Smaller American Lawns Today
Due to the pandemic, the 2020 Smaller American Lawns Today (SALT) Conference has been canceled. Please consider attending our virtual Ecological Landscape Symposium in January 2021 as an alternative this year.
Smaller American Lawns Today, SALT, is a movement introduced in June of 1997 by Dr. William A. Niering, professor of botany at Connecticut College. The SALT mission is to decrease the size of lawns in America by restoring home grounds to more harmonious, productive, ecologically sound and naturalistic landscapes. SALT offers an alternative vision of the monocultured lawn. As Dr. Niering wrote, “There’s nothing wrong with dandelions, there’s something wrong with people.”
Natural beauty can abound in one's own yard. In our annual SALT Conference, participants learn how to cut back on the size of their lawns and also to have beautiful, sustainable, and friendly home grounds as well. Once established, you will never want to go back to a boring, monocultural lawn!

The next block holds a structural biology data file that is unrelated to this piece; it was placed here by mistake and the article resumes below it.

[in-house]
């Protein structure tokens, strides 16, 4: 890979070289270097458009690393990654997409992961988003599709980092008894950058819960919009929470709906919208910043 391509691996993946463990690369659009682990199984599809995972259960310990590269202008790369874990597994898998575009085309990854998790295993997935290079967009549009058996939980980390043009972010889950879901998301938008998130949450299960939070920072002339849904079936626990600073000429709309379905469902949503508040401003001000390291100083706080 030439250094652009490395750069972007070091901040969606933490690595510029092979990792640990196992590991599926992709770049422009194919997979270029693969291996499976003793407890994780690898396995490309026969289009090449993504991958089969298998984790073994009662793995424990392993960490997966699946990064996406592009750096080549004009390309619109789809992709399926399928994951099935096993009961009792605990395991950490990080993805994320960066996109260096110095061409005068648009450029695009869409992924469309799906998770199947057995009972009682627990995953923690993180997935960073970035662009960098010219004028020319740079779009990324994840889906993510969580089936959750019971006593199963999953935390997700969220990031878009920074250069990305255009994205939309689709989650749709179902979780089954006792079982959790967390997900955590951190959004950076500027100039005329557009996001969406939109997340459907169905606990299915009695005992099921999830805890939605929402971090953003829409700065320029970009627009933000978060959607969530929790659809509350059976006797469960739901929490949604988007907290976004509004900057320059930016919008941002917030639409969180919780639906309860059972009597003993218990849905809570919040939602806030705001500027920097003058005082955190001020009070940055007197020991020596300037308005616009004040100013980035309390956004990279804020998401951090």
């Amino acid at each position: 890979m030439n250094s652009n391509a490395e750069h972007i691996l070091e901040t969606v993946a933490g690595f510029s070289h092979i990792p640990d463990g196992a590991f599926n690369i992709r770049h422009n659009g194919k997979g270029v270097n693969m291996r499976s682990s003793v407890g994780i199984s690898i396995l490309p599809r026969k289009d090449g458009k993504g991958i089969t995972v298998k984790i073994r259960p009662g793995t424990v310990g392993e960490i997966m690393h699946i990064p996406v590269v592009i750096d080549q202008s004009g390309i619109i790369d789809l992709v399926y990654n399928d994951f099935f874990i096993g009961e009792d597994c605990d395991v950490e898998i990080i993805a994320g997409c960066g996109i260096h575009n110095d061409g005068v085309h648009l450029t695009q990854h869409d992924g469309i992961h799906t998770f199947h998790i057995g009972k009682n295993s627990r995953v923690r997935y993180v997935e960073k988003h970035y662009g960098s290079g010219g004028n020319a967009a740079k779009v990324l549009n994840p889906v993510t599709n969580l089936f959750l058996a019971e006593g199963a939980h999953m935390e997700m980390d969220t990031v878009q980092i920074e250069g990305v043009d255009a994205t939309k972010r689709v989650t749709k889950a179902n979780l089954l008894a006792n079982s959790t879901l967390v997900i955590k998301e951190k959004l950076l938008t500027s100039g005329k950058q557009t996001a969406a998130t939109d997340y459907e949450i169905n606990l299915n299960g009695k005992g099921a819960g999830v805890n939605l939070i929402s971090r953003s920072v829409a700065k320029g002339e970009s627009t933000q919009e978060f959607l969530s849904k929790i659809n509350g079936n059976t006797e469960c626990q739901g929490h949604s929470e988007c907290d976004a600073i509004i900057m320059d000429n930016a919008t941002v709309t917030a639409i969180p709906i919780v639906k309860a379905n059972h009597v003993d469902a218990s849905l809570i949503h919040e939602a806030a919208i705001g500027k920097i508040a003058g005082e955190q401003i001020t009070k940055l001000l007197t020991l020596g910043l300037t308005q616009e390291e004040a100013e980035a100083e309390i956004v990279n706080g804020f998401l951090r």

Past SALT Conferences:
2019 - Creating Edible Gardens for People and Pollinators
2015 - Kill Your Lawn
2013 - The Joy of Creating a Beautiful and Bountiful Garden Homeowners often think in terms of planting an ornamental garden and a vegetable garden as two separate endeavors. It is possible, however, to have a garden that is both beautiful and bountiful.
2012 - Gardening in a Changing Environment Experts shared what they are doing now to maintain the sustainability of their land and what they have done when disaster has struck. ?
2011 - The ABCs of Creating Your Own "Garden of Eden" provided an opportunity for homeowners to learn tips from topnotch speakers in the field of naturalistic landscaping.
2010 - Designing Your Home Grounds for Beauty and Sustainability A seminar on naturalistic landscaping.
2009 - Going Native in New England with featured speaker Douglas W. Tallamy was most informative on the subject of using native plants to promote backyard biodiversity.
2008 - SALT meets Wild Ones This article by Kathy T. Dame appeared in the "Wild Ones" Journal, September/October 2008.